The overarching goal of the Center for Cardiovascular Simulation (CCS) is developing computational biomechanical models for understanding heart valve and heart disease progression for developing clinical interventions, including prosthetics devices. We develop or utilize a range of unique in-vivo and in-vitro data for elucidating mechanisms that underlie the observed pathologies. Our modeling focus is the detailed incorporation of this data to provide a high level of physical and physiological realism and validation, working at the continuum-cellular, fibrous tissue, and whole organ levels. We ultimately seek to provide cardiovascular scientists and clinicians with advanced simulations for the rational development of treatments for structural heart and heart valve diseases. Such simulations can ultimately lead to reduction in development time, lowering of morbidity and mortality, reduced re-operative rates, and lessened post-operative recovery time. Moreover, the development and use of these tools in the context of patient-specific models will ultimately also allow clinicians to craft cardiovascular therapies that are optimized for the cardiovascular system of individuals, with a resulting increase in success and decrease in risk adverse side effects.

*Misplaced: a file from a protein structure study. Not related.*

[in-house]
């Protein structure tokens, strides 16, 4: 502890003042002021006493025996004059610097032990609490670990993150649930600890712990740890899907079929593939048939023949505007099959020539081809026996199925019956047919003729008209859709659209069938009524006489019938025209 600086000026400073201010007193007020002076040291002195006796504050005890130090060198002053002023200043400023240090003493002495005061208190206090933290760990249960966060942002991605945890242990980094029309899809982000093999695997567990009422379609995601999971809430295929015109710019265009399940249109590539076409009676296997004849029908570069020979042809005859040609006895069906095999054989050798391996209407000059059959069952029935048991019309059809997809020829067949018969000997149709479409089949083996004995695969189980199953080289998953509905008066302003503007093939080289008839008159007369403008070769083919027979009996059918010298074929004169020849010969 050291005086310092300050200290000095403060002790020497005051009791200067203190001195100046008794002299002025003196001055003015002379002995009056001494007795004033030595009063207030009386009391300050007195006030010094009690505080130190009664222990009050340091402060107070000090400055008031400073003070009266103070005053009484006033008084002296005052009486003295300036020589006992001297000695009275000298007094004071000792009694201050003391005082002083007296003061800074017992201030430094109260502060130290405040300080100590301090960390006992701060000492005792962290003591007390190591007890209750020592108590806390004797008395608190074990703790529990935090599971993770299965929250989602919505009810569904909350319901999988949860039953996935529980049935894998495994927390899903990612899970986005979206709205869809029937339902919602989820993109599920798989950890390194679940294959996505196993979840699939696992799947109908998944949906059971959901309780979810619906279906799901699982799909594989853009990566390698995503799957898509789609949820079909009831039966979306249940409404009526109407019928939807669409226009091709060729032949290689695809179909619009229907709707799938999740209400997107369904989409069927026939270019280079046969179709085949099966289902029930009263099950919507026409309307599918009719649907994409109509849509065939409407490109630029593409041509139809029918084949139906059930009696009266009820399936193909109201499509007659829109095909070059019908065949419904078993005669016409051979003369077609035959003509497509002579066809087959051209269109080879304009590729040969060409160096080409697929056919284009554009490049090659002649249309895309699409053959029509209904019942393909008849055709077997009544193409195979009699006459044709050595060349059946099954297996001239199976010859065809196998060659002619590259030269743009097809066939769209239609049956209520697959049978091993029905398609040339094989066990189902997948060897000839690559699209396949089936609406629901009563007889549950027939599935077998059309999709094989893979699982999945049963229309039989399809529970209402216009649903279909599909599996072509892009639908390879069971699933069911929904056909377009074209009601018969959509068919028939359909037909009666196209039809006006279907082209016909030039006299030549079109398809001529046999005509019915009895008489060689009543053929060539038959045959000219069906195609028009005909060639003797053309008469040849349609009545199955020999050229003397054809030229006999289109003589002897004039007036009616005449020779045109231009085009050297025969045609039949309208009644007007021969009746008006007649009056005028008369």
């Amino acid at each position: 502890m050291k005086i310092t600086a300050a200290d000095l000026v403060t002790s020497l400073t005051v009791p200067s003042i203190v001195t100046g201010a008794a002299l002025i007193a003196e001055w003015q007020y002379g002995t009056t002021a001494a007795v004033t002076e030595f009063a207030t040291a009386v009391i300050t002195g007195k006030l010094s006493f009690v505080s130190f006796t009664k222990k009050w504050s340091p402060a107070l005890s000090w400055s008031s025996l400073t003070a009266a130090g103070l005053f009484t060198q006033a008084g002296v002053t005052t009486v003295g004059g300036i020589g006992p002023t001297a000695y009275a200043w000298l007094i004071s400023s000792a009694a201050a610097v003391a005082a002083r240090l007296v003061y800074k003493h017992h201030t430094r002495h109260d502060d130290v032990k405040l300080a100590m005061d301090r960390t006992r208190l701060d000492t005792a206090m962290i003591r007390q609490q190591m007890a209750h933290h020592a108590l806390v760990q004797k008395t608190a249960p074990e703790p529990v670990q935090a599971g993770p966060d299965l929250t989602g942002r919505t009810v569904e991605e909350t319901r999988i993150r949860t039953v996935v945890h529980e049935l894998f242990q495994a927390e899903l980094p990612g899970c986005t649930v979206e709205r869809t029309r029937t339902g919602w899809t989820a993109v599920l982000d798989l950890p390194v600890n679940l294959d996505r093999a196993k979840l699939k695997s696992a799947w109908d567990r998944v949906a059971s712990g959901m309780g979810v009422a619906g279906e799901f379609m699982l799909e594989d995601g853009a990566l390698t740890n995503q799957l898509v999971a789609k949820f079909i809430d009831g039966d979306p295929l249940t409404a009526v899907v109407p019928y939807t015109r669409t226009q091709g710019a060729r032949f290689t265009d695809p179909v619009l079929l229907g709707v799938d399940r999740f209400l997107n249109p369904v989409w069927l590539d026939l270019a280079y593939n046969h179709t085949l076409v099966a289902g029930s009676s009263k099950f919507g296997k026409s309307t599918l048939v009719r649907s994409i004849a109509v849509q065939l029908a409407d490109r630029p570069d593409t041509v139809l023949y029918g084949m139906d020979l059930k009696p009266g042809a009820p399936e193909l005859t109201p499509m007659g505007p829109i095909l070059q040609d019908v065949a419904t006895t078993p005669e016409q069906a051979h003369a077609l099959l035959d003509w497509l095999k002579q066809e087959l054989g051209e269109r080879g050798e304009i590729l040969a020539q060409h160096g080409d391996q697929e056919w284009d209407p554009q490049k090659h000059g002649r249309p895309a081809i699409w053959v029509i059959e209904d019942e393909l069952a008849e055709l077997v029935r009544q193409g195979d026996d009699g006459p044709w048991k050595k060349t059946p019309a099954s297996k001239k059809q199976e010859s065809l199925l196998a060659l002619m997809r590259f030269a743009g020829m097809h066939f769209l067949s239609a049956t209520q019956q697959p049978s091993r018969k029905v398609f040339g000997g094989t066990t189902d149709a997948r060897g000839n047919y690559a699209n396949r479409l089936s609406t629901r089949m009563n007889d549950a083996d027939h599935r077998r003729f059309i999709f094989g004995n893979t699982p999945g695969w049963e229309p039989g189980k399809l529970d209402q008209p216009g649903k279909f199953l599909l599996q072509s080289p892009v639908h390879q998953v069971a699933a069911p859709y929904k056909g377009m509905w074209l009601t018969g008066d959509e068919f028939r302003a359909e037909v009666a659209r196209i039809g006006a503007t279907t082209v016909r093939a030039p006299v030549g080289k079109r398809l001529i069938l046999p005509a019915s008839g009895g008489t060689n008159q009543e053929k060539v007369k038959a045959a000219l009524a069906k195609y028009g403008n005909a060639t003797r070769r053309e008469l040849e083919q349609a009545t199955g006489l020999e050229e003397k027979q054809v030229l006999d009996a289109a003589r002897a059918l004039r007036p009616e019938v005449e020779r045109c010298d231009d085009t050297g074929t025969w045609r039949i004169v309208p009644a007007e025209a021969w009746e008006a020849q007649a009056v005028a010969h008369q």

Michael Sacks, Director
NIH Awards $2.2 Million Grant to Dr. Michael Sacks and Research Team
Graduate Student Amir Khalighi Wins Best Poster at Frontiers in Medical Devices Conference
ICES Announces Computational Medicine Spring Seminar Series
ICES and Texas Heart Institute Collaborate with Gift and F32 Grant
Supercomputers Listen to the Heart
CCS Group photo taken June 11, 2015